“His summary article, ‘Adaptive Imaging: MEMS Deformable Mirrors,’ which appeared in Nature Photonics in 2010, serves to underscore his position as an international leader in this field,” said Mechanical Engineering Chair and Professor Ronald Roy. “Tom is a courageous intellect, and his ability to transition fundamental research into useful and widely used technologies is reflected in his five patents, his two R&D 100 Awards (2007 and 2010) and the 2009 Bepi Colombo Prize for his work in ‘micro-deformable mirrors for astronomical telescopes.’”
Early Career Research Excellence Award
Assistant Professor Douglas Densmore has served as a member of the College of Engineering faculty since September 2010. Combining ideas from computer science, electrical engineering and systems biology, he develops automated tools for the specification, design and assembly of synthetic biological systems. His published tools, Clotho and Eugene, have gained widespread acceptance in the synthetic biology community, and the concepts behind them are explored in the recently published Design and Analysis of Bio-Molecular Circuits, which he co-edited.
At BU, Densmore was named the first Reidy Family Career Development Professor during the 2010-2011 academic year, and a junior faculty fellow of the Hariri Institute for Computing and Computational Science and Engineering in 2012. That same year he also received a Dean’s Catalyst Award and ECE Department Award for Excellence in Teaching, a rare honor for a faculty member with just two years of teaching experience. In 2011 he co-led a joint BU-Wellesley College student team that won a gold medal and placed first in the iGEM Competition’s Best Software Tool category, a feat he had accomplished twice before at the University of California, Berkeley, where he earned a PhD in electrical engineering in 2007.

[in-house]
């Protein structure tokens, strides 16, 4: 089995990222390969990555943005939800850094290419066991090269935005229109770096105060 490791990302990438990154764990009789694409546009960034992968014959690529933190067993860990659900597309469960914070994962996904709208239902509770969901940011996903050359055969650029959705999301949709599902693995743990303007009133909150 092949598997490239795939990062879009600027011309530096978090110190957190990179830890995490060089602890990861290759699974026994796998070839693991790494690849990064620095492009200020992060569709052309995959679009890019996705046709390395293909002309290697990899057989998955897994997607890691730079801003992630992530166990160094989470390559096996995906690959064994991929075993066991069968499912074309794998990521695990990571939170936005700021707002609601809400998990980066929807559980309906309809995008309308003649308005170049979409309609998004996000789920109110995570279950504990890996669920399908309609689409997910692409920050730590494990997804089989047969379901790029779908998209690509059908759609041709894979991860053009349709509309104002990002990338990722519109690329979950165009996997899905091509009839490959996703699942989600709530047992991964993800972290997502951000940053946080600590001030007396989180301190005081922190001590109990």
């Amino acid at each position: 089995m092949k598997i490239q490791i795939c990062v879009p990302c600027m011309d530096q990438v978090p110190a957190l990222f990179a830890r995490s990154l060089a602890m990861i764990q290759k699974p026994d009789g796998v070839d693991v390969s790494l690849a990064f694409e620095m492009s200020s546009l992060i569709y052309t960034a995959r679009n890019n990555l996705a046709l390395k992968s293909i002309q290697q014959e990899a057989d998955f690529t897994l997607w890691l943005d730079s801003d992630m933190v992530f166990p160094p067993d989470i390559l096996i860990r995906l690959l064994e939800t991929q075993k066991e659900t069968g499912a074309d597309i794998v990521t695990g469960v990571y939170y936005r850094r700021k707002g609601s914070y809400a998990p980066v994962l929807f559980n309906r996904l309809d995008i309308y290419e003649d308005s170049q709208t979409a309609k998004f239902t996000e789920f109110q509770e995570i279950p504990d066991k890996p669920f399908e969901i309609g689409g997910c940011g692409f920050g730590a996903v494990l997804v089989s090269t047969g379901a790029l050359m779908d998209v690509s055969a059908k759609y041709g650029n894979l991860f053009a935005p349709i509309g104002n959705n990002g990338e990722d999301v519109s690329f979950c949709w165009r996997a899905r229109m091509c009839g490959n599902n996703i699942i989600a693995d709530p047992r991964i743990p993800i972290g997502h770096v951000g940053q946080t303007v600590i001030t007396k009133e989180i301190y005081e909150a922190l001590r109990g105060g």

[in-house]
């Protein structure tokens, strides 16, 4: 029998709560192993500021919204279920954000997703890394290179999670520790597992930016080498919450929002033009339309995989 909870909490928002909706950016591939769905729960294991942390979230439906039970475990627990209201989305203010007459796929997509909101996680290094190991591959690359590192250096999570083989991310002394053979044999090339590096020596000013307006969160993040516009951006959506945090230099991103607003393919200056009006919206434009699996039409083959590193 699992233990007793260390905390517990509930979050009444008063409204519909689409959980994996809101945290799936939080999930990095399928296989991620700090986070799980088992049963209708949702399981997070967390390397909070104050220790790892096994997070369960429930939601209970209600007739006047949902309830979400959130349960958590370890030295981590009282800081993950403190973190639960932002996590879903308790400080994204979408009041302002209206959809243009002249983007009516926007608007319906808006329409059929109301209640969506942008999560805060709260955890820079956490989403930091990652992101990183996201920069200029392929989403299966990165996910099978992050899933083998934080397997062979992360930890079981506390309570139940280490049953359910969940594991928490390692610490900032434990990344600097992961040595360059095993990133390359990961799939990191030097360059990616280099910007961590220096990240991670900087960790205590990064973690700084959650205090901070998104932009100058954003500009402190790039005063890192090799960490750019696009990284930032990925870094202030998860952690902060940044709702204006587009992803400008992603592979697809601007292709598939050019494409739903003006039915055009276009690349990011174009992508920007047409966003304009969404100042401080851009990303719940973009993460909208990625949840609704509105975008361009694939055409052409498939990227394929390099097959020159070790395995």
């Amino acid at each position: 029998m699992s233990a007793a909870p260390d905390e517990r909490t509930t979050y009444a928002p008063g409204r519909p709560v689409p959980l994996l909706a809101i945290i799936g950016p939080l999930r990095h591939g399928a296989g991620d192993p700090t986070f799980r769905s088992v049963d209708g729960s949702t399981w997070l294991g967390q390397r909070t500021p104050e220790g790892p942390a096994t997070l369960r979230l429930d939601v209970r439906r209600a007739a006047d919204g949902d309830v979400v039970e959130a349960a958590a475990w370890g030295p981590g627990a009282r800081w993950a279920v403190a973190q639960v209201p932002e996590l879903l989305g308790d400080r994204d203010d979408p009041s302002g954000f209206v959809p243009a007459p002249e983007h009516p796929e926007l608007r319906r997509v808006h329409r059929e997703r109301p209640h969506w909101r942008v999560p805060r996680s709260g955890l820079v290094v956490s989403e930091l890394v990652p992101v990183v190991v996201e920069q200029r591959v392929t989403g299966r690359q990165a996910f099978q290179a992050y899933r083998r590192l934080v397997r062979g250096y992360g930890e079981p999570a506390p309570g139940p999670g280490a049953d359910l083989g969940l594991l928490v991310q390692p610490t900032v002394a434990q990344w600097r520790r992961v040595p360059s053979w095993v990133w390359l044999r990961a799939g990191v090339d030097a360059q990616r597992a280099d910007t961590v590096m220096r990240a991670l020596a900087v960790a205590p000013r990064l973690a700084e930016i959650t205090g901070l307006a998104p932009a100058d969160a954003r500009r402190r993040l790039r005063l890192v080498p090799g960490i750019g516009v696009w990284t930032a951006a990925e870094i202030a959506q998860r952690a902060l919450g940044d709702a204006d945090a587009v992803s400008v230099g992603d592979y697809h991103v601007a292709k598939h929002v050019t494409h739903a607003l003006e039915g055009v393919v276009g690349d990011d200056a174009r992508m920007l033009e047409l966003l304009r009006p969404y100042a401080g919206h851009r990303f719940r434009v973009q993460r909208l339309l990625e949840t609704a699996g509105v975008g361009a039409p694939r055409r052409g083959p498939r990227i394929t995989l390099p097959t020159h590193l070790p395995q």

Densmore is cofounder, past general chair, and steering committee member of the International Workshop on Bio-Design Automation, and a member of the organizing committee for the biological systems design group within the International Conference on Intelligent Systems for Molecular Biology. He is also the founder and president of the Bio-Design Automation Consortium and the Nona Research Foundation, both non-profits dedicated to the advancement of bio-design automation. A recipient of substantial funding from the National Science Foundation, Defense Advanced Research Projects Agency and Office of Naval Research, he has co-authored two books and more than 30 peer-reviewed journal articles and conference publications.
“There were many deserving nominees this year, as the College has recruited exceptional junior faculty,” said ECE Department Chair and Professor David A. Castañón (ECE, SE). “Doug’s research extends computer engineering in new directions, and this award recognizes his accomplishments-to-date and exciting potential for future developments.”